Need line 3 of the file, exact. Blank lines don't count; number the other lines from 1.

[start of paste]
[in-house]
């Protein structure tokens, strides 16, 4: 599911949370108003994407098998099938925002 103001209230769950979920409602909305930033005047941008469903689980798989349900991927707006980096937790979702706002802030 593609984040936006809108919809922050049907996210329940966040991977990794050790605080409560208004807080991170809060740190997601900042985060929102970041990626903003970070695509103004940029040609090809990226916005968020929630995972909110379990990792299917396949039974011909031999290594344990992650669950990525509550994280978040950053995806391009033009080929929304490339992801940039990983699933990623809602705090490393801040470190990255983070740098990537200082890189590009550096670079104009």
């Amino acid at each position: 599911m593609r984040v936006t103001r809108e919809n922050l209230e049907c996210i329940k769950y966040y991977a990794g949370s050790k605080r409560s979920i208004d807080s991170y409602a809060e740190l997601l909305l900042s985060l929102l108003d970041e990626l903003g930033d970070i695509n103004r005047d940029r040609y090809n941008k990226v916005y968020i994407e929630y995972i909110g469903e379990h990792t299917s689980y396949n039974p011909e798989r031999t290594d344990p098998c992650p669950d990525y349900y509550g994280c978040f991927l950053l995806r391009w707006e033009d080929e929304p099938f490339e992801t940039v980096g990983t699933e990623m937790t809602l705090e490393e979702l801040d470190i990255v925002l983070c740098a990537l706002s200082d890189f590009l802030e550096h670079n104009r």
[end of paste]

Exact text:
């Amino acid at each position: 599911m593609r984040v936006t103001r809108e919809n922050l209230e049907c996210i329940k769950y966040y991977a990794g949370s050790k605080r409560s979920i208004d807080s991170y409602a809060e740190l997601l909305l900042s985060l929102l108003d970041e990626l903003g930033d970070i695509n103004r005047d940029r040609y090809n941008k990226v916005y968020i994407e929630y995972i909110g469903e379990h990792t299917s689980y396949n039974p011909e798989r031999t290594d344990p098998c992650p669950d990525y349900y509550g994280c978040f991927l950053l995806r391009w707006e033009d080929e929304p099938f490339e992801t940039v980096g990983t699933e990623m937790t809602l705090e490393e979702l801040d470190i990255v925002l983070c740098a990537l706002s200082d890189f590009l802030e550096h670079n104009r």